Maximum tile size for shower floor

jaidogMarch 6, 2012

My shower floor is 4' x 5' with a Kerdi drain in the center. The floor is sloped 1/4" per foot from the drain to the furthest point.

I'm thinking about using slate on this shower floor and I have received conflicting advice regarding the tile size. Some have advised not to go larger than 4" x 4", while I have also heard that I can go as large as 12" x 12".

From what I've read, the smaller size is recommended for two reasons. One, it will allow for more grout which will provide traction. But, slate has texture so perhaps extra grout for traction is not needed? Second, smaller tiles will make it easier to tile the sloped floor. But, with a 4' x 5' floor, could I make larger tiles work?

If I try to use larger tiles, is there a recommended layout which will allow this to work? And, is using slate on the shower floor going to result in maintenance problems down the road (eg water sitting in the crevices, etc)?

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You have both issues well in hand.

It's a matter of traction; the slicker the tile, the smaller you want that tile to be so the grout lines will afford traction, and

It's a matter of conforming to the shape of the slope; smaller tile can conform to "twists and turns" of any changes in slope without creating lippage between adjacent tiles.

I've done shower floors in mosaic, I've done conventionally sloped shower floors using just four slabs of material, one for each quadrant.

With small tiles you can create a patternless sloped "bowl" of sorts on the shower floor, the breaks in slope are pretty much indistinguishable within the tiled floor. The floor I did with one slab for each quadrant? There were four very distinguishable cut lines in the floor running from each floor corner to the drain.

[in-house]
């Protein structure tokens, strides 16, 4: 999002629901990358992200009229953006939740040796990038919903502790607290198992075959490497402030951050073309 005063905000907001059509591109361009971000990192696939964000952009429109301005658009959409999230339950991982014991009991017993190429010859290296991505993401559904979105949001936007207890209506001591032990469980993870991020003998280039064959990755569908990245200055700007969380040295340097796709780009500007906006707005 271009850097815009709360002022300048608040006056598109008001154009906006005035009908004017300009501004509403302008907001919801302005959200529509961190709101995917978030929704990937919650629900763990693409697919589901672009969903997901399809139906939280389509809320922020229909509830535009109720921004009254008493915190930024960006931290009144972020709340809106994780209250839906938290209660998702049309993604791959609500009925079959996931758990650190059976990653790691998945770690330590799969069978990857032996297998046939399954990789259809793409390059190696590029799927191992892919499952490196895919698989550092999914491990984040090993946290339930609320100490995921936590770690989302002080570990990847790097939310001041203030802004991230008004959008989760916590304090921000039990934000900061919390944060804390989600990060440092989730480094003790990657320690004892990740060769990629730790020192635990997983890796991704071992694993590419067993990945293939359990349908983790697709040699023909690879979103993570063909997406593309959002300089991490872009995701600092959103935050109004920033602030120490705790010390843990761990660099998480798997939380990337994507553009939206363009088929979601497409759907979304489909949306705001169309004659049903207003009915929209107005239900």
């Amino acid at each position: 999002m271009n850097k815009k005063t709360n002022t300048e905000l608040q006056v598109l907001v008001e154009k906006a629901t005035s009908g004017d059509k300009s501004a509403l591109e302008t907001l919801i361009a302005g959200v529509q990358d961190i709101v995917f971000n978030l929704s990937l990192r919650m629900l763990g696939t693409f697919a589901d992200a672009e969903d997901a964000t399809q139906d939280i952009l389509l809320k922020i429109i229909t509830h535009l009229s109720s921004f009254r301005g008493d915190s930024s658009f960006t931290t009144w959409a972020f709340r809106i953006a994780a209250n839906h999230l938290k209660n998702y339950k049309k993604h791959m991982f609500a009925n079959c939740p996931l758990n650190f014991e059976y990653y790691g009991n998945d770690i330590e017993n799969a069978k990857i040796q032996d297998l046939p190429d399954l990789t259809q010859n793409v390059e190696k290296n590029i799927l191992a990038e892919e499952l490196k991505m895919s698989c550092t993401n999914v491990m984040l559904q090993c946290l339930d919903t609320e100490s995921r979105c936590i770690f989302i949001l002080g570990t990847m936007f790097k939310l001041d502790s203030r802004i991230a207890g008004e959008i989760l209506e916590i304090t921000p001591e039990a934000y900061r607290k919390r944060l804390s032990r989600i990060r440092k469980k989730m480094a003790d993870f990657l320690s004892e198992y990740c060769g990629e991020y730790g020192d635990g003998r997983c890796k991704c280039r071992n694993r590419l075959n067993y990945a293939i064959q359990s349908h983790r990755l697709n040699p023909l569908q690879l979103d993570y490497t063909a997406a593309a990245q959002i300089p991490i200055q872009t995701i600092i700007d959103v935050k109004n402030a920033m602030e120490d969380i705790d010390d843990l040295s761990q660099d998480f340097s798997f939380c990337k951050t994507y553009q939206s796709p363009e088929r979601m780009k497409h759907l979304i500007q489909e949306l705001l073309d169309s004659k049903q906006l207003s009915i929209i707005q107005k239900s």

So there are pluses and minuses, but as silly as it sounds, it depends on what you consider to be pluses and what you consider to be minuses.

Much also depends on how your existing slope is shaped. Does your floor have defined breaks in the slope from corner to drain? Can a 4" tile, a 6" tile, a 12" tile that is simply dry set over that change in plane, will the tile sit "okay" or does it rock excessively since you have a flat tile sitting over a non-flat surface? Any excessive rocking will result in lippage, the inability of the edges of the rocking tile to properly mate up with the edges of the neighboring tiles.

So "how big can you go?" You can go as big as you can go until you can't go any bigger. When the tiles rock, you're too big.

If your mud slope has well-defined breaks in the changes of plane that run from corner-to-drain, then you can go as large as you choose if you incorporate cut lines in the tiled floor at those four corner-to-drain break lines.

Do be careful with "slate" on a shower floor. You really need a tight grained stone, or the floor could turn into a putrid mess over time. A high quality true slate can perform well on a shower floor. Unfortunately much of what is sold today, especially in the form of natural cleft slate, is far from high quality.